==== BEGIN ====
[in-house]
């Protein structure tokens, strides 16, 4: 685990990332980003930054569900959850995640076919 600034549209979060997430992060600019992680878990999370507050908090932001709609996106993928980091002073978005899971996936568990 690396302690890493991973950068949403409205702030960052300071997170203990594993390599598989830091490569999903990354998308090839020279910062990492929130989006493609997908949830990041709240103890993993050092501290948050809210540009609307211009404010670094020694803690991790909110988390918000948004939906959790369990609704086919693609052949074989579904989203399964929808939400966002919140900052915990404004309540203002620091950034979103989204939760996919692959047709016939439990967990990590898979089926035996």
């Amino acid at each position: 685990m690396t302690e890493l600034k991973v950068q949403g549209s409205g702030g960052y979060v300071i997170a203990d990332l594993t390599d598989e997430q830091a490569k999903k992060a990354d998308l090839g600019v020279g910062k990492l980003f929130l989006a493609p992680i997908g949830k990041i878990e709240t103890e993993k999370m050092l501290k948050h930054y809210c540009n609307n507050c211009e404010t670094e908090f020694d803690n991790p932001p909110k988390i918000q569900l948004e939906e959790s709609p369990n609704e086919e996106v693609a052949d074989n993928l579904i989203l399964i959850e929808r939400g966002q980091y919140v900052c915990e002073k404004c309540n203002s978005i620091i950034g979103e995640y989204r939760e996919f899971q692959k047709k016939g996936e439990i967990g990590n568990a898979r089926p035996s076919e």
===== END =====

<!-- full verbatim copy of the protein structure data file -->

[in-house]
């Protein structure tokens, strides 16, 4: 685990990332980003930054569900959850995640076919 600034549209979060997430992060600019992680878990999370507050908090932001709609996106993928980091002073978005899971996936568990 690396302690890493991973950068949403409205702030960052300071997170203990594993390599598989830091490569999903990354998308090839020279910062990492929130989006493609997908949830990041709240103890993993050092501290948050809210540009609307211009404010670094020694803690991790909110988390918000948004939906959790369990609704086919693609052949074989579904989203399964929808939400966002919140900052915990404004309540203002620091950034979103989204939760996919692959047709016939439990967990990590898979089926035996």
């Amino acid at each position: 685990m690396t302690e890493l600034k991973v950068q949403g549209s409205g702030g960052y979060v300071i997170a203990d990332l594993t390599d598989e997430q830091a490569k999903k992060a990354d998308l090839g600019v020279g910062k990492l980003f929130l989006a493609p992680i997908g949830k990041i878990e709240t103890e993993k999370m050092l501290k948050h930054y809210c540009n609307n507050c211009e404010t670094e908090f020694d803690n991790p932001p909110k988390i918000q569900l948004e939906e959790s709609p369990n609704e086919e996106v693609a052949d074989n993928l579904i989203l399964i959850e929808r939400g966002q980091y919140v900052c915990e002073k404004c309540n203002s978005i620091i950034g979103e995640y989204r939760e996919f899971q692959k047709k016939g996936e439990i967990g990590n568990a898979r089926p035996s076919e």